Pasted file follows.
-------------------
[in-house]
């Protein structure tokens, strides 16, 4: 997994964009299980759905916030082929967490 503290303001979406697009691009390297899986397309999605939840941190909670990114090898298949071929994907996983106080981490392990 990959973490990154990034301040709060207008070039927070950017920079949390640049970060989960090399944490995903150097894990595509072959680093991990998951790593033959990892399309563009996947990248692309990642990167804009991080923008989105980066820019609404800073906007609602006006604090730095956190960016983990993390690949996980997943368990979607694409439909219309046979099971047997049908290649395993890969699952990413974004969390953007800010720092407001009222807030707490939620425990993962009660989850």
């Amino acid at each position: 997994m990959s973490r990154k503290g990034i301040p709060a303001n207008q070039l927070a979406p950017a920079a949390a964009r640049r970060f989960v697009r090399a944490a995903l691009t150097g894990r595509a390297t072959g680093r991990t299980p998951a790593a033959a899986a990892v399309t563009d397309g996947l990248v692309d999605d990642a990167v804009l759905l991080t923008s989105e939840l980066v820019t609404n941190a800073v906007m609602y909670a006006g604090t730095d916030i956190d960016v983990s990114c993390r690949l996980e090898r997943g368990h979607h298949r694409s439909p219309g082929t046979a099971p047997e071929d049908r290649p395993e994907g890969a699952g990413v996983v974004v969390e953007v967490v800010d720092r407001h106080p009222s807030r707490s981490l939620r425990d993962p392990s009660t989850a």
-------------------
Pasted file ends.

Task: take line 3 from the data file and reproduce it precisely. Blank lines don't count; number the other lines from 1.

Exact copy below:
């Amino acid at each position: 997994m990959s973490r990154k503290g990034i301040p709060a303001n207008q070039l927070a979406p950017a920079a949390a964009r640049r970060f989960v697009r090399a944490a995903l691009t150097g894990r595509a390297t072959g680093r991990t299980p998951a790593a033959a899986a990892v399309t563009d397309g996947l990248v692309d999605d990642a990167v804009l759905l991080t923008s989105e939840l980066v820019t609404n941190a800073v906007m609602y909670a006006g604090t730095d916030i956190d960016v983990s990114c993390r690949l996980e090898r997943g368990h979607h298949r694409s439909p219309g082929t046979a099971p047997e071929d049908r290649p395993e994907g890969a699952g990413v996983v974004v969390e953007v967490v800010d720092r407001h106080p009222s807030r707490s981490l939620r425990d993962p392990s009660t989850a």